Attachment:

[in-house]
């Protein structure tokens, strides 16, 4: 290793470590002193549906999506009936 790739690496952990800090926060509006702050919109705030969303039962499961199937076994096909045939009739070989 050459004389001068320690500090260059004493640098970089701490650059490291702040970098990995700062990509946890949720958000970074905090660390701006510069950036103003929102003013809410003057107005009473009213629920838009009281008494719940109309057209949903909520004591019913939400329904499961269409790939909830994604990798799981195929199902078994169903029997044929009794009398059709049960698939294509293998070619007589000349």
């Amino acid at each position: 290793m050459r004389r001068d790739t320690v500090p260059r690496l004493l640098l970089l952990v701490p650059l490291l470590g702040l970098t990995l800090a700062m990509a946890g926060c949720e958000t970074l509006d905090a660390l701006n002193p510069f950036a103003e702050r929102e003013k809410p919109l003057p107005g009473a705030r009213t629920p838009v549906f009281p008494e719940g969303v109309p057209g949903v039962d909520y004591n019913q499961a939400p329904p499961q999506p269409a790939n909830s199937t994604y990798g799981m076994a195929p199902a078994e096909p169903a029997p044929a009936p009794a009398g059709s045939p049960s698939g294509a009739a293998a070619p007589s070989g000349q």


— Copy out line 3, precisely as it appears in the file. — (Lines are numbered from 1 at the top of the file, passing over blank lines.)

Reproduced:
């Amino acid at each position: 290793m050459r004389r001068d790739t320690v500090p260059r690496l004493l640098l970089l952990v701490p650059l490291l470590g702040l970098t990995l800090a700062m990509a946890g926060c949720e958000t970074l509006d905090a660390l701006n002193p510069f950036a103003e702050r929102e003013k809410p919109l003057p107005g009473a705030r009213t629920p838009v549906f009281p008494e719940g969303v109309p057209g949903v039962d909520y004591n019913q499961a939400p329904p499961q999506p269409a790939n909830s199937t994604y990798g799981m076994a195929p199902a078994e096909p169903a029997p044929a009936p009794a009398g059709s045939p049960s698939g294509a009739a293998a070619p007589s070989g000349q």